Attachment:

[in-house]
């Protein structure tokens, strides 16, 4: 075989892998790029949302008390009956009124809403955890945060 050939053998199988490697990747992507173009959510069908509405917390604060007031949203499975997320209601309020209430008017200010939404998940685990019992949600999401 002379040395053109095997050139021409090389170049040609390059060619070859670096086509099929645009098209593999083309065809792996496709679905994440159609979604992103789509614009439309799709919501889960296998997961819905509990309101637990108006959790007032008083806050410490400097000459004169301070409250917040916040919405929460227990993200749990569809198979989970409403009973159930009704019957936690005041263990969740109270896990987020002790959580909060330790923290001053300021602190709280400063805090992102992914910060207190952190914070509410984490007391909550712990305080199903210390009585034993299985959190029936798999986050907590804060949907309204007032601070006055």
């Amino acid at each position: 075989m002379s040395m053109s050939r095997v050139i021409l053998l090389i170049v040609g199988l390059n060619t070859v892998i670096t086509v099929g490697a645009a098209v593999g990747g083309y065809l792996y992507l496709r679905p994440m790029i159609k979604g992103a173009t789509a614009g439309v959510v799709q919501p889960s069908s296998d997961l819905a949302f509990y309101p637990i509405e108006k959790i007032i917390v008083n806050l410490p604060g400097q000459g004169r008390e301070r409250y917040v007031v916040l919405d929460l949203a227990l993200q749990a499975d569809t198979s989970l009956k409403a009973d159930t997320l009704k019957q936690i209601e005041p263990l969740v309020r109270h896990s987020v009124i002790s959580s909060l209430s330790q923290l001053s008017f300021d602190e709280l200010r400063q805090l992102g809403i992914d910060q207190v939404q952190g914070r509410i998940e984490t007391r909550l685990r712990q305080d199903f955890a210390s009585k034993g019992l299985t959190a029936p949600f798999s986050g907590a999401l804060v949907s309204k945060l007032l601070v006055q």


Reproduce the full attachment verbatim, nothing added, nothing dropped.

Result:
[in-house]
């Protein structure tokens, strides 16, 4: 075989892998790029949302008390009956009124809403955890945060 050939053998199988490697990747992507173009959510069908509405917390604060007031949203499975997320209601309020209430008017200010939404998940685990019992949600999401 002379040395053109095997050139021409090389170049040609390059060619070859670096086509099929645009098209593999083309065809792996496709679905994440159609979604992103789509614009439309799709919501889960296998997961819905509990309101637990108006959790007032008083806050410490400097000459004169301070409250917040916040919405929460227990993200749990569809198979989970409403009973159930009704019957936690005041263990969740109270896990987020002790959580909060330790923290001053300021602190709280400063805090992102992914910060207190952190914070509410984490007391909550712990305080199903210390009585034993299985959190029936798999986050907590804060949907309204007032601070006055």
């Amino acid at each position: 075989m002379s040395m053109s050939r095997v050139i021409l053998l090389i170049v040609g199988l390059n060619t070859v892998i670096t086509v099929g490697a645009a098209v593999g990747g083309y065809l792996y992507l496709r679905p994440m790029i159609k979604g992103a173009t789509a614009g439309v959510v799709q919501p889960s069908s296998d997961l819905a949302f509990y309101p637990i509405e108006k959790i007032i917390v008083n806050l410490p604060g400097q000459g004169r008390e301070r409250y917040v007031v916040l919405d929460l949203a227990l993200q749990a499975d569809t198979s989970l009956k409403a009973d159930t997320l009704k019957q936690i209601e005041p263990l969740v309020r109270h896990s987020v009124i002790s959580s909060l209430s330790q923290l001053s008017f300021d602190e709280l200010r400063q805090l992102g809403i992914d910060q207190v939404q952190g914070r509410i998940e984490t007391r909550l685990r712990q305080d199903f955890a210390s009585k034993g019992l299985t959190a029936p949600f798999s986050g907590a999401l804060v949907s309204k945060l007032l601070v006055q």